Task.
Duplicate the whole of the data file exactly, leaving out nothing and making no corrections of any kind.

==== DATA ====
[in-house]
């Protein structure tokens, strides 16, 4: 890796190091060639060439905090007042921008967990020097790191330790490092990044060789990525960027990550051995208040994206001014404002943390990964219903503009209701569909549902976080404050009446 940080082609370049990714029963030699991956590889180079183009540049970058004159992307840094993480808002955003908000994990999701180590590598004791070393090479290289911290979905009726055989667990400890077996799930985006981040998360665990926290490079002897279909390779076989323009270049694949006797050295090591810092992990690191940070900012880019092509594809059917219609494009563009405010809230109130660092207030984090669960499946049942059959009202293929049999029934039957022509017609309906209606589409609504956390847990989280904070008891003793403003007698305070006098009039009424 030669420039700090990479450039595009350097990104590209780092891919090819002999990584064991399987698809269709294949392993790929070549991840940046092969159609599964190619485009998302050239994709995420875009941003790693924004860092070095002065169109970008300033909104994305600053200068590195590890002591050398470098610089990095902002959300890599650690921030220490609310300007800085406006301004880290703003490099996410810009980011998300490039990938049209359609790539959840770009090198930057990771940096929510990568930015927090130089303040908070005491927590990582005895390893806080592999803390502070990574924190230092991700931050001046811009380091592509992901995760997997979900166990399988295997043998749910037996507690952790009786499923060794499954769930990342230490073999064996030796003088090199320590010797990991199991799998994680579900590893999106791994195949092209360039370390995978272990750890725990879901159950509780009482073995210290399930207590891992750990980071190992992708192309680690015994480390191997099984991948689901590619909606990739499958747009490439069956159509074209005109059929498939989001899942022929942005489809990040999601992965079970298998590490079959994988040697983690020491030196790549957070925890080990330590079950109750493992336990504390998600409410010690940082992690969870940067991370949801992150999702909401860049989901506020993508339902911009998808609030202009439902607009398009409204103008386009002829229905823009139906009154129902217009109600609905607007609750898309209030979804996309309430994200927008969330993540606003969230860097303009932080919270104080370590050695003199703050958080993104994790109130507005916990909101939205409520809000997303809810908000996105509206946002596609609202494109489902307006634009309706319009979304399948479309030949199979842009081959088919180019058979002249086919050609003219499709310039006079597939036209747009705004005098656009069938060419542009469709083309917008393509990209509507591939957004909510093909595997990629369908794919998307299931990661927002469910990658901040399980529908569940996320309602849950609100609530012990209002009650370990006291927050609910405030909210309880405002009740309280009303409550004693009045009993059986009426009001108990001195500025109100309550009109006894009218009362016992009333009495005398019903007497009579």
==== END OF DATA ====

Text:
[in-house]
């Protein structure tokens, strides 16, 4: 890796190091060639060439905090007042921008967990020097790191330790490092990044060789990525960027990550051995208040994206001014404002943390990964219903503009209701569909549902976080404050009446 940080082609370049990714029963030699991956590889180079183009540049970058004159992307840094993480808002955003908000994990999701180590590598004791070393090479290289911290979905009726055989667990400890077996799930985006981040998360665990926290490079002897279909390779076989323009270049694949006797050295090591810092992990690191940070900012880019092509594809059917219609494009563009405010809230109130660092207030984090669960499946049942059959009202293929049999029934039957022509017609309906209606589409609504956390847990989280904070008891003793403003007698305070006098009039009424 030669420039700090990479450039595009350097990104590209780092891919090819002999990584064991399987698809269709294949392993790929070549991840940046092969159609599964190619485009998302050239994709995420875009941003790693924004860092070095002065169109970008300033909104994305600053200068590195590890002591050398470098610089990095902002959300890599650690921030220490609310300007800085406006301004880290703003490099996410810009980011998300490039990938049209359609790539959840770009090198930057990771940096929510990568930015927090130089303040908070005491927590990582005895390893806080592999803390502070990574924190230092991700931050001046811009380091592509992901995760997997979900166990399988295997043998749910037996507690952790009786499923060794499954769930990342230490073999064996030796003088090199320590010797990991199991799998994680579900590893999106791994195949092209360039370390995978272990750890725990879901159950509780009482073995210290399930207590891992750990980071190992992708192309680690015994480390191997099984991948689901590619909606990739499958747009490439069956159509074209005109059929498939989001899942022929942005489809990040999601992965079970298998590490079959994988040697983690020491030196790549957070925890080990330590079950109750493992336990504390998600409410010690940082992690969870940067991370949801992150999702909401860049989901506020993508339902911009998808609030202009439902607009398009409204103008386009002829229905823009139906009154129902217009109600609905607007609750898309209030979804996309309430994200927008969330993540606003969230860097303009932080919270104080370590050695003199703050958080993104994790109130507005916990909101939205409520809000997303809810908000996105509206946002596609609202494109489902307006634009309706319009979304399948479309030949199979842009081959088919180019058979002249086919050609003219499709310039006079597939036209747009705004005098656009069938060419542009469709083309917008393509990209509507591939957004909510093909595997990629369908794919998307299931990661927002469910990658901040399980529908569940996320309602849950609100609530012990209002009650370990006291927050609910405030909210309880405002009740309280009303409550004693009045009993059986009426009001108990001195500025109100309550009109006894009218009362016992009333009495005398019903007497009579």